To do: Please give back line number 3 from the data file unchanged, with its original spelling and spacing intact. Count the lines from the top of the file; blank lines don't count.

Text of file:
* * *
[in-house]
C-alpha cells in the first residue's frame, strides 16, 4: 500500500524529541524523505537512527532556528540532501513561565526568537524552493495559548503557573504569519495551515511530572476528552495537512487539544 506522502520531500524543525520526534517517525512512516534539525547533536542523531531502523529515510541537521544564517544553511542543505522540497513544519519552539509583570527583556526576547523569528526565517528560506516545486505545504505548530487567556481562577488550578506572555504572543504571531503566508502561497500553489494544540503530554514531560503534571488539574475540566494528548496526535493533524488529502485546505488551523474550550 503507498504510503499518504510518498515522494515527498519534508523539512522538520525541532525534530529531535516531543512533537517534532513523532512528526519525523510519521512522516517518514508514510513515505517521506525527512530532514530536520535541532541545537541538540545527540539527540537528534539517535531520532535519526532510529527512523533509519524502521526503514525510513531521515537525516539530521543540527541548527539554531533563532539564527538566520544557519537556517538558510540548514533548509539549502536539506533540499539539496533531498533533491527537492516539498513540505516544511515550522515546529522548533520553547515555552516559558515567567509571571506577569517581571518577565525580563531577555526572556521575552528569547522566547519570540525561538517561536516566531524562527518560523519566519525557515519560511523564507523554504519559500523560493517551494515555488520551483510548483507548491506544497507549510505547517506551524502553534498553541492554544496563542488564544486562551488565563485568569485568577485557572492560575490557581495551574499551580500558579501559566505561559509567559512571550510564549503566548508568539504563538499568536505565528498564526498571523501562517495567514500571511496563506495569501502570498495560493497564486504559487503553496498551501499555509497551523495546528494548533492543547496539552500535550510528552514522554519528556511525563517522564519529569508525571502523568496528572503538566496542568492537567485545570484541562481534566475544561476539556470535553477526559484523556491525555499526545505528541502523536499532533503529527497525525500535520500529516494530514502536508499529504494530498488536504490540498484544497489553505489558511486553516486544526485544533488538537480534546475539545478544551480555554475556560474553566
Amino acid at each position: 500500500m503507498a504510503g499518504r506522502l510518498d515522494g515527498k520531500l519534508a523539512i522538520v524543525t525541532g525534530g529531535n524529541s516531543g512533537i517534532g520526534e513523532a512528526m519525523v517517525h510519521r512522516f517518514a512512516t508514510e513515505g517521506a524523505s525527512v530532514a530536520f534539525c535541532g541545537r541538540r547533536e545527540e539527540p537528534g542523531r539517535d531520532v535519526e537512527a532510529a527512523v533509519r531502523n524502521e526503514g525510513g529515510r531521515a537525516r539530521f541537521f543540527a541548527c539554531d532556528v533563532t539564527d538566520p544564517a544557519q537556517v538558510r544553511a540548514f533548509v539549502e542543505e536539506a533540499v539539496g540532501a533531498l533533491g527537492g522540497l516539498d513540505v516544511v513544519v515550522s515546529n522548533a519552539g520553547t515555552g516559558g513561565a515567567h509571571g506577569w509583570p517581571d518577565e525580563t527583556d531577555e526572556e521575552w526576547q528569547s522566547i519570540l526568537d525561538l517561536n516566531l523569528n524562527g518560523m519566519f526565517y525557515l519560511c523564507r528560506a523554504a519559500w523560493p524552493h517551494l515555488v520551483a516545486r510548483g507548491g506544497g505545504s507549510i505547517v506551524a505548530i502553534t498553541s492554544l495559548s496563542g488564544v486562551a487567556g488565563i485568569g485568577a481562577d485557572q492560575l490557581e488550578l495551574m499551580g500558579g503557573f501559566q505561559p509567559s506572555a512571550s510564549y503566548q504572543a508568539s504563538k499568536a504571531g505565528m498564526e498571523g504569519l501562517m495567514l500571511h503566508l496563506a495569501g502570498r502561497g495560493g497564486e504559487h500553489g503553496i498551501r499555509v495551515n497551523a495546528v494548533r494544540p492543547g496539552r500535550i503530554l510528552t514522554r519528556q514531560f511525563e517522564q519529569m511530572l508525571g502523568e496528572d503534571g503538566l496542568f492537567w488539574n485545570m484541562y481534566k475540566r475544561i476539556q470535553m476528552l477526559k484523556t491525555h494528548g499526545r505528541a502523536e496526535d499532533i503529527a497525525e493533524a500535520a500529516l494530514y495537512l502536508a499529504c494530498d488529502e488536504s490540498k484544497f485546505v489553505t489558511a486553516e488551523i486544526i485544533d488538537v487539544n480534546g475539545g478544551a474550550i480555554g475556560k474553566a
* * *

Amino acid at each position: 500500500m503507498a504510503g499518504r506522502l510518498d515522494g515527498k520531500l519534508a523539512i522538520v524543525t525541532g525534530g529531535n524529541s516531543g512533537i517534532g520526534e513523532a512528526m519525523v517517525h510519521r512522516f517518514a512512516t508514510e513515505g517521506a524523505s525527512v530532514a530536520f534539525c535541532g541545537r541538540r547533536e545527540e539527540p537528534g542523531r539517535d531520532v535519526e537512527a532510529a527512523v533509519r531502523n524502521e526503514g525510513g529515510r531521515a537525516r539530521f541537521f543540527a541548527c539554531d532556528v533563532t539564527d538566520p544564517a544557519q537556517v538558510r544553511a540548514f533548509v539549502e542543505e536539506a533540499v539539496g540532501a533531498l533533491g527537492g522540497l516539498d513540505v516544511v513544519v515550522s515546529n522548533a519552539g520553547t515555552g516559558g513561565a515567567h509571571g506577569w509583570p517581571d518577565e525580563t527583556d531577555e526572556e521575552w526576547q528569547s522566547i519570540l526568537d525561538l517561536n516566531l523569528n524562527g518560523m519566519f526565517y525557515l519560511c523564507r528560506a523554504a519559500w523560493p524552493h517551494l515555488v520551483a516545486r510548483g507548491g506544497g505545504s507549510i505547517v506551524a505548530i502553534t498553541s492554544l495559548s496563542g488564544v486562551a487567556g488565563i485568569g485568577a481562577d485557572q492560575l490557581e488550578l495551574m499551580g500558579g503557573f501559566q505561559p509567559s506572555a512571550s510564549y503566548q504572543a508568539s504563538k499568536a504571531g505565528m498564526e498571523g504569519l501562517m495567514l500571511h503566508l496563506a495569501g502570498r502561497g495560493g497564486e504559487h500553489g503553496i498551501r499555509v495551515n497551523a495546528v494548533r494544540p492543547g496539552r500535550i503530554l510528552t514522554r519528556q514531560f511525563e517522564q519529569m511530572l508525571g502523568e496528572d503534571g503538566l496542568f492537567w488539574n485545570m484541562y481534566k475540566r475544561i476539556q470535553m476528552l477526559k484523556t491525555h494528548g499526545r505528541a502523536e496526535d499532533i503529527a497525525e493533524a500535520a500529516l494530514y495537512l502536508a499529504c494530498d488529502e488536504s490540498k484544497f485546505v489553505t489558511a486553516e488551523i486544526i485544533d488538537v487539544n480534546g475539545g478544551a474550550i480555554g475556560k474553566a